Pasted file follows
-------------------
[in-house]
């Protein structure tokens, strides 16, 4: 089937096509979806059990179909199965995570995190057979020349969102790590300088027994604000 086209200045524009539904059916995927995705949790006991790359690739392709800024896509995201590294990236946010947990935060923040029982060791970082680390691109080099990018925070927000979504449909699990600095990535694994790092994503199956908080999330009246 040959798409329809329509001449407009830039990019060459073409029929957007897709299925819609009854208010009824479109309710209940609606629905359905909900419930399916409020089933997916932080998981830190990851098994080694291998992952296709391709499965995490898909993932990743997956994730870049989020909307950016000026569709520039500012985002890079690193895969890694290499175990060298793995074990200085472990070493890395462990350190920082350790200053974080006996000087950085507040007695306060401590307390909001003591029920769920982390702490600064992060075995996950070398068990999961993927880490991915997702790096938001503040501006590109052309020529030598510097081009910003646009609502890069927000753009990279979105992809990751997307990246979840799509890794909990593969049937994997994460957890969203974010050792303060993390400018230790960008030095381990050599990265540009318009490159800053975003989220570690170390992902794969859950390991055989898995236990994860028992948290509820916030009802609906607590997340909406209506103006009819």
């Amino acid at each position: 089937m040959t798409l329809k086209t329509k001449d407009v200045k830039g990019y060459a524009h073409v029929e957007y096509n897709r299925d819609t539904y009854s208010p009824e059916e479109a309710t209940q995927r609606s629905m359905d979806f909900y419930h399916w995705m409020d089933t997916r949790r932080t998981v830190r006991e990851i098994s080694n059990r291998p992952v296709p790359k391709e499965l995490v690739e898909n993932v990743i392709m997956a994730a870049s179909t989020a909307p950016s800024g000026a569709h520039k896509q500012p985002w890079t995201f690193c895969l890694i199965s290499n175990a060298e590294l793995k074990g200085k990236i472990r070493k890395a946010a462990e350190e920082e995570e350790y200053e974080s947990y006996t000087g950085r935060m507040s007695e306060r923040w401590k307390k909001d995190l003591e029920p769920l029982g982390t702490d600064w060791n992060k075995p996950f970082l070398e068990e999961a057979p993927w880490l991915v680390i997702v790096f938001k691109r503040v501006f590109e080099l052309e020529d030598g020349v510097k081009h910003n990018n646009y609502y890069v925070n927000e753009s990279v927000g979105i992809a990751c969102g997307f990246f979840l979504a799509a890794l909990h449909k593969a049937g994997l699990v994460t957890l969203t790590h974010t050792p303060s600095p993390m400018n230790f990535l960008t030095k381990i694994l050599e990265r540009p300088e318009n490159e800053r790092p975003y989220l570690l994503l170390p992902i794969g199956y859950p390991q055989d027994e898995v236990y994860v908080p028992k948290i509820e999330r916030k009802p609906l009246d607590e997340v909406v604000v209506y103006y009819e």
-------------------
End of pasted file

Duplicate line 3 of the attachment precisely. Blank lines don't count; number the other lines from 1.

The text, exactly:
């Amino acid at each position: 089937m040959t798409l329809k086209t329509k001449d407009v200045k830039g990019y060459a524009h073409v029929e957007y096509n897709r299925d819609t539904y009854s208010p009824e059916e479109a309710t209940q995927r609606s629905m359905d979806f909900y419930h399916w995705m409020d089933t997916r949790r932080t998981v830190r006991e990851i098994s080694n059990r291998p992952v296709p790359k391709e499965l995490v690739e898909n993932v990743i392709m997956a994730a870049s179909t989020a909307p950016s800024g000026a569709h520039k896509q500012p985002w890079t995201f690193c895969l890694i199965s290499n175990a060298e590294l793995k074990g200085k990236i472990r070493k890395a946010a462990e350190e920082e995570e350790y200053e974080s947990y006996t000087g950085r935060m507040s007695e306060r923040w401590k307390k909001d995190l003591e029920p769920l029982g982390t702490d600064w060791n992060k075995p996950f970082l070398e068990e999961a057979p993927w880490l991915v680390i997702v790096f938001k691109r503040v501006f590109e080099l052309e020529d030598g020349v510097k081009h910003n990018n646009y609502y890069v925070n927000e753009s990279v927000g979105i992809a990751c969102g997307f990246f979840l979504a799509a890794l909990h449909k593969a049937g994997l699990v994460t957890l969203t790590h974010t050792p303060s600095p993390m400018n230790f990535l960008t030095k381990i694994l050599e990265r540009p300088e318009n490159e800053r790092p975003y989220l570690l994503l170390p992902i794969g199956y859950p390991q055989d027994e898995v236990y994860v908080p028992k948290i509820e999330r916030k009802p609906l009246d607590e997340v909406v604000v209506y103006y009819e």